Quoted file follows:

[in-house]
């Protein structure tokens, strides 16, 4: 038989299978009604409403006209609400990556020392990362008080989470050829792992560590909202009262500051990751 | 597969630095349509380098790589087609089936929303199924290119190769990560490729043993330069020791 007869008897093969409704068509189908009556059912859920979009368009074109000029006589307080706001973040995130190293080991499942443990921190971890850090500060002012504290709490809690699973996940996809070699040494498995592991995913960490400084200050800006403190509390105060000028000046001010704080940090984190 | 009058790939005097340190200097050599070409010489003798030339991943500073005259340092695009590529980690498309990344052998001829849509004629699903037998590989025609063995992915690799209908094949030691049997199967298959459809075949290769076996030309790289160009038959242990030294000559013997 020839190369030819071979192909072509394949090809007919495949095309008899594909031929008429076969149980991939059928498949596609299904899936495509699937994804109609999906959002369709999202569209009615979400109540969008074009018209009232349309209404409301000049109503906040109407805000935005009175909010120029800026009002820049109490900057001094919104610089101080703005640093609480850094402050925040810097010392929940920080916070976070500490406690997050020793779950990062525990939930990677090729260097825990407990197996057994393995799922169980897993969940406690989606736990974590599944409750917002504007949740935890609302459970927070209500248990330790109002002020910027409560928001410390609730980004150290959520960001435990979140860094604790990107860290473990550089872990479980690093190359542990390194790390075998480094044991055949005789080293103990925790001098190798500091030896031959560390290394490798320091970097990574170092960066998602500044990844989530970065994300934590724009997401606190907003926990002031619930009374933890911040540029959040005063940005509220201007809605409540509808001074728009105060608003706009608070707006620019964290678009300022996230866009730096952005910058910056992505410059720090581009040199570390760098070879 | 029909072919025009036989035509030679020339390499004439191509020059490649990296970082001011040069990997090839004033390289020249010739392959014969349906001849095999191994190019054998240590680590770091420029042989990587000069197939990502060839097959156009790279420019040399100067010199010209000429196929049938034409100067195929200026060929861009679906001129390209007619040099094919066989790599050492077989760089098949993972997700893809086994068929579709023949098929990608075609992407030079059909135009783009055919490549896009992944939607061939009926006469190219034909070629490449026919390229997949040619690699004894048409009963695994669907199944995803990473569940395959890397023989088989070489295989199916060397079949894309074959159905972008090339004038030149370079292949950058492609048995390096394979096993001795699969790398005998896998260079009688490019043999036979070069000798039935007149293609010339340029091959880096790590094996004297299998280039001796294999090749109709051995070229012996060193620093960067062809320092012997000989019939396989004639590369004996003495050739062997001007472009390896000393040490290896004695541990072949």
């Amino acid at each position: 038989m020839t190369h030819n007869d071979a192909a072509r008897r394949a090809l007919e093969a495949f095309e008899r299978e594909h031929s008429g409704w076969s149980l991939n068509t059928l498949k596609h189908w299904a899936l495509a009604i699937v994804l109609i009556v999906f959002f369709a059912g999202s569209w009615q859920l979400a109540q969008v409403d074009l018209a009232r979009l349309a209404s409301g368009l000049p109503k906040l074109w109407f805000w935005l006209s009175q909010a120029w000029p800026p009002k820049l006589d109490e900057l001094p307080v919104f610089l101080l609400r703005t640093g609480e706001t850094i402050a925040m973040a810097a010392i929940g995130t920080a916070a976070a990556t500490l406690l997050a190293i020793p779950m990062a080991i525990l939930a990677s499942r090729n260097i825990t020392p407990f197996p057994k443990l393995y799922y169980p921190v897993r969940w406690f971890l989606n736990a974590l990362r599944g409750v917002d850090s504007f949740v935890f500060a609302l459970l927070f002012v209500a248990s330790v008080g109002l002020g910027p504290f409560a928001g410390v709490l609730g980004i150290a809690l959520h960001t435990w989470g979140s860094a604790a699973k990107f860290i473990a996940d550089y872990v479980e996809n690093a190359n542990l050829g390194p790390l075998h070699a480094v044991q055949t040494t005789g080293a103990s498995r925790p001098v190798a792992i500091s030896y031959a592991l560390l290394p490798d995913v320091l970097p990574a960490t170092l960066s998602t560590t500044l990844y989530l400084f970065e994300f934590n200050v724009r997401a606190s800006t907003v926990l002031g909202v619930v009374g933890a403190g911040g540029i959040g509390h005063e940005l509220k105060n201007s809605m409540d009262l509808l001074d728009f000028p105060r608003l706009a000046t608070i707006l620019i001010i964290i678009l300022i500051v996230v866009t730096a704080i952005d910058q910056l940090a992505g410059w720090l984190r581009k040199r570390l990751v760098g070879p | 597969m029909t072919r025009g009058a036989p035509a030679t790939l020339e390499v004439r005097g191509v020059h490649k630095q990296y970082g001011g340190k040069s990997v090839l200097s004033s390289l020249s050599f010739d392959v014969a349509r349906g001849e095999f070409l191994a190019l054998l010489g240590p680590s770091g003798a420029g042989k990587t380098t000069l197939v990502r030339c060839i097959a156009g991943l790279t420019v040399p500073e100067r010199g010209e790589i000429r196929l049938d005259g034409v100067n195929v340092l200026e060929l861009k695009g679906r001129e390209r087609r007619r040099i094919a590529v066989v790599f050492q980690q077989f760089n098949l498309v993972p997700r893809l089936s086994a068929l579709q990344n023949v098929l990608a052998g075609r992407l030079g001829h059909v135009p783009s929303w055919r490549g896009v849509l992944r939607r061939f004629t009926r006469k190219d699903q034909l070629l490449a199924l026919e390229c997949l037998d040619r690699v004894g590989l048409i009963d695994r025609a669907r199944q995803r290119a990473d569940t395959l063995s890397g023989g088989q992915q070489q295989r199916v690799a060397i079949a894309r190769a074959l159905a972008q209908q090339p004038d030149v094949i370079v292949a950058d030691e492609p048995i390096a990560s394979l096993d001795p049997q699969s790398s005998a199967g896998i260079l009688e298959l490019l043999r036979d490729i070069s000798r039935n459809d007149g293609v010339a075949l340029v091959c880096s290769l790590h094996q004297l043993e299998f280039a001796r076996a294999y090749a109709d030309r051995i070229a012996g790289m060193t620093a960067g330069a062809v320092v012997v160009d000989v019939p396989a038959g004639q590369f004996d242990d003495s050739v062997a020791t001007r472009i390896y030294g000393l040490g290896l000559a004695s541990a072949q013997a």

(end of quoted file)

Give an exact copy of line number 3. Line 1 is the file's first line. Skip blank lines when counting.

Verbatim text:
């Amino acid at each position: 038989m020839t190369h030819n007869d071979a192909a072509r008897r394949a090809l007919e093969a495949f095309e008899r299978e594909h031929s008429g409704w076969s149980l991939n068509t059928l498949k596609h189908w299904a899936l495509a009604i699937v994804l109609i009556v999906f959002f369709a059912g999202s569209w009615q859920l979400a109540q969008v409403d074009l018209a009232r979009l349309a209404s409301g368009l000049p109503k906040l074109w109407f805000w935005l006209s009175q909010a120029w000029p800026p009002k820049l006589d109490e900057l001094p307080v919104f610089l101080l609400r703005t640093g609480e706001t850094i402050a925040m973040a810097a010392i929940g995130t920080a916070a976070a990556t500490l406690l997050a190293i020793p779950m990062a080991i525990l939930a990677s499942r090729n260097i825990t020392p407990f197996p057994k443990l393995y799922y169980p921190v897993r969940w406690f971890l989606n736990a974590l990362r599944g409750v917002d850090s504007f949740v935890f500060a609302l459970l927070f002012v209500a248990s330790v008080g109002l002020g910027p504290f409560a928001g410390v709490l609730g980004i150290a809690l959520h960001t435990w989470g979140s860094a604790a699973k990107f860290i473990a996940d550089y872990v479980e996809n690093a190359n542990l050829g390194p790390l075998h070699a480094v044991q055949t040494t005789g080293a103990s498995r925790p001098v190798a792992i500091s030896y031959a592991l560390l290394p490798d995913v320091l970097p990574a960490t170092l960066s998602t560590t500044l990844y989530l400084f970065e994300f934590n200050v724009r997401a606190s800006t907003v926990l002031g909202v619930v009374g933890a403190g911040g540029i959040g509390h005063e940005l509220k105060n201007s809605m409540d009262l509808l001074d728009f000028p105060r608003l706009a000046t608070i707006l620019i001010i964290i678009l300022i500051v996230v866009t730096a704080i952005d910058q910056l940090a992505g410059w720090l984190r581009k040199r570390l990751v760098g070879p | 597969m029909t072919r025009g009058a036989p035509a030679t790939l020339e390499v004439r005097g191509v020059h490649k630095q990296y970082g001011g340190k040069s990997v090839l200097s004033s390289l020249s050599f010739d392959v014969a349509r349906g001849e095999f070409l191994a190019l054998l010489g240590p680590s770091g003798a420029g042989k990587t380098t000069l197939v990502r030339c060839i097959a156009g991943l790279t420019v040399p500073e100067r010199g010209e790589i000429r196929l049938d005259g034409v100067n195929v340092l200026e060929l861009k695009g679906r001129e390209r087609r007619r040099i094919a590529v066989v790599f050492q980690q077989f760089n098949l498309v993972p997700r893809l089936s086994a068929l579709q990344n023949v098929l990608a052998g075609r992407l030079g001829h059909v135009p783009s929303w055919r490549g896009v849509l992944r939607r061939f004629t009926r006469k190219d699903q034909l070629l490449a199924l026919e390229c997949l037998d040619r690699v004894g590989l048409i009963d695994r025609a669907r199944q995803r290119a990473d569940t395959l063995s890397g023989g088989q992915q070489q295989r199916v690799a060397i079949a894309r190769a074959l159905a972008q209908q090339p004038d030149v094949i370079v292949a950058d030691e492609p048995i390096a990560s394979l096993d001795p049997q699969s790398s005998a199967g896998i260079l009688e298959l490019l043999r036979d490729i070069s000798r039935n459809d007149g293609v010339a075949l340029v091959c880096s290769l790590h094996q004297l043993e299998f280039a001796r076996a294999y090749a109709d030309r051995i070229a012996g790289m060193t620093a960067g330069a062809v320092v012997v160009d000989v019939p396989a038959g004639q590369f004996d242990d003495s050739v062997a020791t001007r472009i390896y030294g000393l040490g290896l000559a004695s541990a072949q013997a």